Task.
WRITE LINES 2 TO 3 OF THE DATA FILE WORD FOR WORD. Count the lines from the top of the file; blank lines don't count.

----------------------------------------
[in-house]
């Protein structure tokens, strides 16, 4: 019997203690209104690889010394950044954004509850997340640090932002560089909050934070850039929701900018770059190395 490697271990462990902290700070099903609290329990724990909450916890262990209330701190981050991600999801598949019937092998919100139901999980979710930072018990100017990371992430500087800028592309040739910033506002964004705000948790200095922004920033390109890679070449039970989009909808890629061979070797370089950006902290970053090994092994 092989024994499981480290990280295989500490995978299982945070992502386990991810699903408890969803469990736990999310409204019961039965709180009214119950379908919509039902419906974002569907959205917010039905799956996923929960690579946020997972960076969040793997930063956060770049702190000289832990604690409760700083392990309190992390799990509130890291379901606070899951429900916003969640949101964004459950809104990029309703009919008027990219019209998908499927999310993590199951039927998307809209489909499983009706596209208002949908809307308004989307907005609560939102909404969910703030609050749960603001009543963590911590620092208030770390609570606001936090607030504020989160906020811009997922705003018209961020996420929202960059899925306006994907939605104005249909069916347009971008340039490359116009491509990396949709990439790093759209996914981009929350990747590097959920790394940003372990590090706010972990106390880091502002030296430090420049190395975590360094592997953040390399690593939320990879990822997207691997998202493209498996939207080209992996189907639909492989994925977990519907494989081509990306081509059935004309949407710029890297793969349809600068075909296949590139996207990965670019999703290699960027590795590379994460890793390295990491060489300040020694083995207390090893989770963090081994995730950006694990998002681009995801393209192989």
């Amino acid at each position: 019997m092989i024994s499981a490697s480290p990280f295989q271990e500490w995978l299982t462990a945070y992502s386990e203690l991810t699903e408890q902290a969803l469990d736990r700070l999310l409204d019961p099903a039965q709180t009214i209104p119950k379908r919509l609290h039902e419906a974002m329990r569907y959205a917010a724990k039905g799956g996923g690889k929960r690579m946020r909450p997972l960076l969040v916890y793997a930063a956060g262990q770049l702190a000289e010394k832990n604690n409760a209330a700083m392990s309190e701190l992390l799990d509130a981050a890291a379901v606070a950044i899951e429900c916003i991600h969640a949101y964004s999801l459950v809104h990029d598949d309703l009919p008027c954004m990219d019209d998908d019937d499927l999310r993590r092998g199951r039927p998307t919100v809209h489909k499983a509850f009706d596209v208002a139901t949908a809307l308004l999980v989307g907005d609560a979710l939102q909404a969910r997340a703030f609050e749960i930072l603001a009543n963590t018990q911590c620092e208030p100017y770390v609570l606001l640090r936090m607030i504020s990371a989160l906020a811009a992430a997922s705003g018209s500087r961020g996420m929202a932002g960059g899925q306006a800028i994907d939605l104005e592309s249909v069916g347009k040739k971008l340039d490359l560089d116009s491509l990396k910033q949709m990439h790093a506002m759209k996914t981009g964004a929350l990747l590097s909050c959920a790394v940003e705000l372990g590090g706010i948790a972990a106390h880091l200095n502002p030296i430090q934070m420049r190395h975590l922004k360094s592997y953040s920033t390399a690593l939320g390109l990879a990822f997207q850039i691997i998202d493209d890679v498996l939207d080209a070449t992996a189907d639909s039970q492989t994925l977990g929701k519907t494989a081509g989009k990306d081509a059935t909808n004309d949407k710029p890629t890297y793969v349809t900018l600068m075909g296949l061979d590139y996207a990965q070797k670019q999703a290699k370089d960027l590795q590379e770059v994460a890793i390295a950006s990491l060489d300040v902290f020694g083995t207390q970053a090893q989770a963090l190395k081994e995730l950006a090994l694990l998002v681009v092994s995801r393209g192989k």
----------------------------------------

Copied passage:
């Protein structure tokens, strides 16, 4: 019997203690209104690889010394950044954004509850997340640090932002560089909050934070850039929701900018770059190395 490697271990462990902290700070099903609290329990724990909450916890262990209330701190981050991600999801598949019937092998919100139901999980979710930072018990100017990371992430500087800028592309040739910033506002964004705000948790200095922004920033390109890679070449039970989009909808890629061979070797370089950006902290970053090994092994 092989024994499981480290990280295989500490995978299982945070992502386990991810699903408890969803469990736990999310409204019961039965709180009214119950379908919509039902419906974002569907959205917010039905799956996923929960690579946020997972960076969040793997930063956060770049702190000289832990604690409760700083392990309190992390799990509130890291379901606070899951429900916003969640949101964004459950809104990029309703009919008027990219019209998908499927999310993590199951039927998307809209489909499983009706596209208002949908809307308004989307907005609560939102909404969910703030609050749960603001009543963590911590620092208030770390609570606001936090607030504020989160906020811009997922705003018209961020996420929202960059899925306006994907939605104005249909069916347009971008340039490359116009491509990396949709990439790093759209996914981009929350990747590097959920790394940003372990590090706010972990106390880091502002030296430090420049190395975590360094592997953040390399690593939320990879990822997207691997998202493209498996939207080209992996189907639909492989994925977990519907494989081509990306081509059935004309949407710029890297793969349809600068075909296949590139996207990965670019999703290699960027590795590379994460890793390295990491060489300040020694083995207390090893989770963090081994995730950006694990998002681009995801393209192989």
């Amino acid at each position: 019997m092989i024994s499981a490697s480290p990280f295989q271990e500490w995978l299982t462990a945070y992502s386990e203690l991810t699903e408890q902290a969803l469990d736990r700070l999310l409204d019961p099903a039965q709180t009214i209104p119950k379908r919509l609290h039902e419906a974002m329990r569907y959205a917010a724990k039905g799956g996923g690889k929960r690579m946020r909450p997972l960076l969040v916890y793997a930063a956060g262990q770049l702190a000289e010394k832990n604690n409760a209330a700083m392990s309190e701190l992390l799990d509130a981050a890291a379901v606070a950044i899951e429900c916003i991600h969640a949101y964004s999801l459950v809104h990029d598949d309703l009919p008027c954004m990219d019209d998908d019937d499927l999310r993590r092998g199951r039927p998307t919100v809209h489909k499983a509850f009706d596209v208002a139901t949908a809307l308004l999980v989307g907005d609560a979710l939102q909404a969910r997340a703030f609050e749960i930072l603001a009543n963590t018990q911590c620092e208030p100017y770390v609570l606001l640090r936090m607030i504020s990371a989160l906020a811009a992430a997922s705003g018209s500087r961020g996420m929202a932002g960059g899925q306006a800028i994907d939605l104005e592309s249909v069916g347009k040739k971008l340039d490359l560089d116009s491509l990396k910033q949709m990439h790093a506002m759209k996914t981009g964004a929350l990747l590097s909050c959920a790394v940003e705000l372990g590090g706010i948790a972990a106390h880091l200095n502002p030296i430090q934070m420049r190395h975590l922004k360094s592997y953040s920033t390399a690593l939320g390109l990879a990822f997207q850039i691997i998202d493209d890679v498996l939207d080209a070449t992996a189907d639909s039970q492989t994925l977990g929701k519907t494989a081509g989009k990306d081509a059935t909808n004309d949407k710029p890629t890297y793969v349809t900018l600068m075909g296949l061979d590139y996207a990965q070797k670019q999703a290699k370089d960027l590795q590379e770059v994460a890793i390295a950006s990491l060489d300040v902290f020694g083995t207390q970053a090893q989770a963090l190395k081994e995730l950006a090994l694990l998002v681009v092994s995801r393209g192989k």